Avian Development vs Insect Complete Metamorphosis
Dear Sir/Madam, I have a 3.5 year old daughter who asked me a question
for which I am trying to find an answer. We have got her to understand that the
caterpillar (larva) eats and eats and goes in to pupa (chrysalis) stage before
it gets transformed into a butterfly. We have also got a picture book that
explains the process to her. However, when we tell her that little birds break
out of their egg shell and fly away, she wants to know why she cannot see the
"bird caterpillar" just as she can see a "butterfly caterpillar"? I know this
is a rather complicated question to answer in a manner that a 3 year old can
understand. However, I wonder if you can suggest if there is something analogous
to a "butterfly caterpillar".
Curious daughters demand a response! This question can be addressed in very
complex approaches. I will assume that you will be the one to discuss this
with your daughter so I will not be writing this for her age of understanding.
Insects that use complete metamorphosis such as the butterfly rely on the
caterpillar (larva stage) to feed to provide all the nutrients and energy to
grow (transform) into the adult while within the chrysalis. The adult butterfly
is unable to eat except to acquire moisture and some nectar) sugar from flowers.
The sugar is only an energy source. Most all of the other materials (protein,
fats and nucleic acids) needed to maintain life must be acquired for the adult
in the caterpillar stage of their existence. Most adult butterflies are therefore
limited as to how long they can live as adults; adults exist only for reproduction
purposes anyway. The eggs that are laid by the females are simple in structure
because of her limited resources and can feed immediately and grow as a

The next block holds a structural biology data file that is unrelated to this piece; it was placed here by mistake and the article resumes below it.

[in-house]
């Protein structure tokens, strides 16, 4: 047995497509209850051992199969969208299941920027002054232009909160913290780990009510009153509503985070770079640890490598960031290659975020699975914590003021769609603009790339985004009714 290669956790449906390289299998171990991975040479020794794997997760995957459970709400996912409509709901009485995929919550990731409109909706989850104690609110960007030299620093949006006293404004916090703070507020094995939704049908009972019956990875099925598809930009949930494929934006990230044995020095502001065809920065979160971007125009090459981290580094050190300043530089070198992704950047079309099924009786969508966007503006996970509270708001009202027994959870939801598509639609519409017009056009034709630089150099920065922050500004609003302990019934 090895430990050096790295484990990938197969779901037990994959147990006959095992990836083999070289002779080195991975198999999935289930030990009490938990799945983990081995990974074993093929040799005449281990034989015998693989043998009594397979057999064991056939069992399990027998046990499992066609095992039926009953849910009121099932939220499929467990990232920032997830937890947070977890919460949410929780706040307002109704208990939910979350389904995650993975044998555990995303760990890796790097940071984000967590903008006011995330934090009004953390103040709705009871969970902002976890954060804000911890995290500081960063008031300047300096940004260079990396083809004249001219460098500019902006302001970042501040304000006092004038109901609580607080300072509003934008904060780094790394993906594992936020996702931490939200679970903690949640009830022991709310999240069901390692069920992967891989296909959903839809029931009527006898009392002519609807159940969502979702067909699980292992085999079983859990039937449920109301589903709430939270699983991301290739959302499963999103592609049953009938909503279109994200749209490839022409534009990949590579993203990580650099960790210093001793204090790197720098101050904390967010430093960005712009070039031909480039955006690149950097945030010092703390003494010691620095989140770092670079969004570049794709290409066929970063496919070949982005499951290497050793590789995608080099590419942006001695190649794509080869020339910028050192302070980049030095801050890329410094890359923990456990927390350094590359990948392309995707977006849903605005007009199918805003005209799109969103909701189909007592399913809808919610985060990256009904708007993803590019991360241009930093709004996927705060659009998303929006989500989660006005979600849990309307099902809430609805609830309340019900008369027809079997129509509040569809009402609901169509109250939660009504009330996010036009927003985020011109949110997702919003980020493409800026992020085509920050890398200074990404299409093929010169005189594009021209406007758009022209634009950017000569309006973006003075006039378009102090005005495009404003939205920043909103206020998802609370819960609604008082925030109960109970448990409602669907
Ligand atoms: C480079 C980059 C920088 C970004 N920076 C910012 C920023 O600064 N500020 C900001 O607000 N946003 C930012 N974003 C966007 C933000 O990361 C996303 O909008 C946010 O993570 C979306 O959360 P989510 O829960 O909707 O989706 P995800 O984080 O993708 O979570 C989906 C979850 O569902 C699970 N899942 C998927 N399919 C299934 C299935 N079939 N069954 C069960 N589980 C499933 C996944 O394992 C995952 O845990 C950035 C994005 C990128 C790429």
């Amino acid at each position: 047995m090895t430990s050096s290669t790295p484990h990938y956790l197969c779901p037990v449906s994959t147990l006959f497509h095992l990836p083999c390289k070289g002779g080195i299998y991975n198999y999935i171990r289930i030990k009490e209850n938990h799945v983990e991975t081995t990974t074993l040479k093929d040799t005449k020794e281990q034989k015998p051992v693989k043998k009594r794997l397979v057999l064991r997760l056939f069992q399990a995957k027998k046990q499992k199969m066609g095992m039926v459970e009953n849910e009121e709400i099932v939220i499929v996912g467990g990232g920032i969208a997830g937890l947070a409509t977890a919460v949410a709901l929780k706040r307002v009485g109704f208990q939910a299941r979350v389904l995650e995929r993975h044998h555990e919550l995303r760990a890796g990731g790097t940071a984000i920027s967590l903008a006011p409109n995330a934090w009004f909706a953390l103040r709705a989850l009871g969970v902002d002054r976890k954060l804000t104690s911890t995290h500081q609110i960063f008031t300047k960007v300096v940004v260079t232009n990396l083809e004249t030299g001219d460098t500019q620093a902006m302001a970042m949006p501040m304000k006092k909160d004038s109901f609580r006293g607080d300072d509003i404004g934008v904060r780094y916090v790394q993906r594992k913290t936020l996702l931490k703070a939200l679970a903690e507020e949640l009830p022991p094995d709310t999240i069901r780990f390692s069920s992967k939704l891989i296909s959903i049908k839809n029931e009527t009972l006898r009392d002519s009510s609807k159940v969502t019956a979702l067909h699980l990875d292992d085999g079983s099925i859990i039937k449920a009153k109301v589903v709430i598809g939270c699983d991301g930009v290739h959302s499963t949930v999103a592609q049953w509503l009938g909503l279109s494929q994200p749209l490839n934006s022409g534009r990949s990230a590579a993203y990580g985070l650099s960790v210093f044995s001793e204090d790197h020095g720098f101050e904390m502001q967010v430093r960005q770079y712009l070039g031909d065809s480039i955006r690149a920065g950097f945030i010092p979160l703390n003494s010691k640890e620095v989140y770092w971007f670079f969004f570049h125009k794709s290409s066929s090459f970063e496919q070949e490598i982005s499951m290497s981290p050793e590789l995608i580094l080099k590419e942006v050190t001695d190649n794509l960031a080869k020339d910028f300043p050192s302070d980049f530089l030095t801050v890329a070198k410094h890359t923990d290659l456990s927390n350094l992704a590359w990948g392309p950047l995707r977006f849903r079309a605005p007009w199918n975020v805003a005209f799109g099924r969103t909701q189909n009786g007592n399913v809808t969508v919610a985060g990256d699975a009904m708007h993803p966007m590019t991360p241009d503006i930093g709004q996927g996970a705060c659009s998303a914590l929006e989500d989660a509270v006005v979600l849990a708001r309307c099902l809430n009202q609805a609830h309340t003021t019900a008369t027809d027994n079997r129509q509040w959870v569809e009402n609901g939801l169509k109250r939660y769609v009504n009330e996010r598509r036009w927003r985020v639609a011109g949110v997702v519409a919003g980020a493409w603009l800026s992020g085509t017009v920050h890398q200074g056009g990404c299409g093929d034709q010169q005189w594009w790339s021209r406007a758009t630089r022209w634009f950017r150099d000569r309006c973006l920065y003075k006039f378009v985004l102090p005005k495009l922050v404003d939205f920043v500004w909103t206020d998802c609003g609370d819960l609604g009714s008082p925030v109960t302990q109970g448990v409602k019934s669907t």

caterpillar. I am not going to discuss the insects exoskeleton (outside the
body skeleton) which dictates its small size and limited store abilities.
The Monarch Butterfly is an outstanding exception for it actually migrates to
Mexico during the winters and can survive for several years.
Avians (birds) do not need a caterpillar stage for the mother provides all the
nutrients in the yolk of the egg for the developing bird to grow directly into
an adult. The adult bird can also eat so their is no need for a stage to acquire
needed nutrients to live and produce nutrient rich egg yolks to feed the young.
They have means of storing materials in their bodies because they can grow to a
much larger size than insects. This is an evolutionary function of the internal
skeleton. Adult birds can live a great deal longer than a butterfly for these
same reasons. This includes surviving winters which requires a great deal of
energy either in migration or seeking limited food resources in colder climates.
Birds are larger and can store and function better than the insect which is
limited by its small size.
I think this will give you what you need for a 3.5 year old.
Click here to return to the Zoology Archives
Update: June 2012